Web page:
Basic infrastructures for human survival are simply unavailable. This has made Nigeria, nay Africa, to become one of the worst and most dangerous places to be born. In fact, if the pandemic should rise beyond the current level in Nigeria, the country is at a greater risk than even the worst hit European countries, given our anarchical and backward living conditions.

Through Coronavirus, the failure of the Buhari/APC government and its clones in states will now be glaring as the economy begins to unravel as a result of fall in crude oil price by at least 50 percent in the last few months. The common excuse of the Buhari government over failing economic policies is the corrupt and wasteful Jonathan government. For at least one and half years in the almost five years of Buhari administration, crude oil sold more than budgeted prices.

At the same time, the debt profile of the country grew by more than 80 percent while the excess crude account has been exhausted. Nigeria is at the verge of another naira devaluation as a result of inability of the foreign reserve to sustain import for long, given the lower forex receipt from oil sale. Yet, there is very little to show for the trillions purportedly spent on infrastructure and the economy. Five years on, the so-called diversification has been elusive, as industrial growth is still at abysmal and anemic level. Even the agricultural sector which the government claimed to have propped up with hundreds of billions of naira remain in rudimentary state. The so-called rice revolution has failed on its face value as foreign rice seemed to have flooded the country after the failure of the local rice initiative.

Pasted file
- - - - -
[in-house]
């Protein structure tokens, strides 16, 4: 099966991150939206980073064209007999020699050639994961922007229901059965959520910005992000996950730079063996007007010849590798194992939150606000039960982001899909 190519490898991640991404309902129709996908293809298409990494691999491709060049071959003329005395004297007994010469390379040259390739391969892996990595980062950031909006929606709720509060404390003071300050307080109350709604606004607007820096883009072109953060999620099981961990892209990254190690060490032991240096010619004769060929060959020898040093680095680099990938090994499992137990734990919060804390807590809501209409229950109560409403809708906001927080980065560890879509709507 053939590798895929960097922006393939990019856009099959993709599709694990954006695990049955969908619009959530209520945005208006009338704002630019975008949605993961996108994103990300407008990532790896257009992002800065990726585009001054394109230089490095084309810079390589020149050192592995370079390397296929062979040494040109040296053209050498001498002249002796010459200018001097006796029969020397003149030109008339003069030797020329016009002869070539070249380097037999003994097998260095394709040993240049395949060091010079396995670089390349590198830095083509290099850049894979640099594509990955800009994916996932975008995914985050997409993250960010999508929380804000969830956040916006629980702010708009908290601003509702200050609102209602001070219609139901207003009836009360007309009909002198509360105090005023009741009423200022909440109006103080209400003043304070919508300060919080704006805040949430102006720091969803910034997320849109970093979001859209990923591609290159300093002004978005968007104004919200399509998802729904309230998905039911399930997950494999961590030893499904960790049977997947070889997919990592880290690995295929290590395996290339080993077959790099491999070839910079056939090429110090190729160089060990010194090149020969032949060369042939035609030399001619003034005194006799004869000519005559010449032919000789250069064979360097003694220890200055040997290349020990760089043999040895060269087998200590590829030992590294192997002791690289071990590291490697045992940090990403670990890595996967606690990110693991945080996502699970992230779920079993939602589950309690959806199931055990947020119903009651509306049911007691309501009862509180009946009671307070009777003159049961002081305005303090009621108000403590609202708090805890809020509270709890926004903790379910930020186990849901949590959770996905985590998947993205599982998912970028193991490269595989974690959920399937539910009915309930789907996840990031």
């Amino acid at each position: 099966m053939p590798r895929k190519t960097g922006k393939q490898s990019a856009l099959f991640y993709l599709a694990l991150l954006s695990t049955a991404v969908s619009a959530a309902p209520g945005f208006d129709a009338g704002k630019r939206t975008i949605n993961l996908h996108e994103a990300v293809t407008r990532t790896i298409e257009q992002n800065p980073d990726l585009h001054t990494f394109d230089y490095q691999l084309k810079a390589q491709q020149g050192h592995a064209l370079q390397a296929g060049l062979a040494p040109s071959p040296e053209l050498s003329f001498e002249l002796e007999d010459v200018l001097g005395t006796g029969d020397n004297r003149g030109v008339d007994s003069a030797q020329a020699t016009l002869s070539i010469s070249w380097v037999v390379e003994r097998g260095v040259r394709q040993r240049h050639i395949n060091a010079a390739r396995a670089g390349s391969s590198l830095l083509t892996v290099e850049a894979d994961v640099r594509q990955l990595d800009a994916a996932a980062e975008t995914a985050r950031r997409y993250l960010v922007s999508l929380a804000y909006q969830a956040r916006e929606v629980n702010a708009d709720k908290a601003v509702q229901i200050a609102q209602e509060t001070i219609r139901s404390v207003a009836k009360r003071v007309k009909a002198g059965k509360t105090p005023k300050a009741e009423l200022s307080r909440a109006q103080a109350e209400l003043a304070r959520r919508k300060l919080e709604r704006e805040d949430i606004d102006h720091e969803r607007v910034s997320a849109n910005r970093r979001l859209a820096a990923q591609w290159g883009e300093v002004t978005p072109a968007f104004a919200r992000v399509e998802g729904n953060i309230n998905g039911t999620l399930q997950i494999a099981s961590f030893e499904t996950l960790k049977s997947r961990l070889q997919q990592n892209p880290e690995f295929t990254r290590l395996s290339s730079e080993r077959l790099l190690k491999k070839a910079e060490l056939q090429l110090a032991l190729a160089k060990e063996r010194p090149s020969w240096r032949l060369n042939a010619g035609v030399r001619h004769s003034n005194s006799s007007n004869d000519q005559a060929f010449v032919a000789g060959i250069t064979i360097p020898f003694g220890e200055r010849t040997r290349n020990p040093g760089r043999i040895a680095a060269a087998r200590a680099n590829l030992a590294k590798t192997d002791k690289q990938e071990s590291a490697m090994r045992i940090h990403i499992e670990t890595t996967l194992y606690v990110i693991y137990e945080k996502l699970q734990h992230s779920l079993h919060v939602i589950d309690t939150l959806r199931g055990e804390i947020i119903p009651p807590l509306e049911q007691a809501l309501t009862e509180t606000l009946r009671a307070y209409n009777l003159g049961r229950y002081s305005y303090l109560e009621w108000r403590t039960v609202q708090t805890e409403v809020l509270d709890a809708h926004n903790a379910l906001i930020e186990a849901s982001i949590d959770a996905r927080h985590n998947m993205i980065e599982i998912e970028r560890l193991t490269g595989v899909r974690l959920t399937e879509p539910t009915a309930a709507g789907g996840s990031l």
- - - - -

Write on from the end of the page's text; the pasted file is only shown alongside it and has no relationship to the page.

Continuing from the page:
When oil prices was high, majority of Nigerians are living in penury. Now that the price has fallen, the working and poor people will be made to pay the price, the same way they paid for the last economic recession. The history is now being repeated. What is needed is a coordinated responses from working class platforms especially the trade unions. The labour movement need to shed this rotten attire of social collaboration with the capitalist state and the ruling class; a policy that has worsened the living conditions of working and poor people.

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Kabir Adejumo

Adejumo Kabir is a graduate of Obafemi Awolowo University, Ile-Ife. He is a great researcher with dozens of investigative journalism awards to his name at the national and international level. He loves community journalism and supports all aspects of public enlightenment. He has experience writing well-researched and impactful reports for several online publications. He is the Director of Campus Press Hub and Author of Campus Journalism Beginners' Handbook. He has also been shortlisted for the DAME Awards for his contributions to Journalism

One Comment

  1. Well This Pandemic has quite shown us alot if we are observant some mistakes we shouldnt repeat. Fewer Hospitals More Guns, Less technological equipments in medicine, More mechanized weapons. This is a wake up call indeed .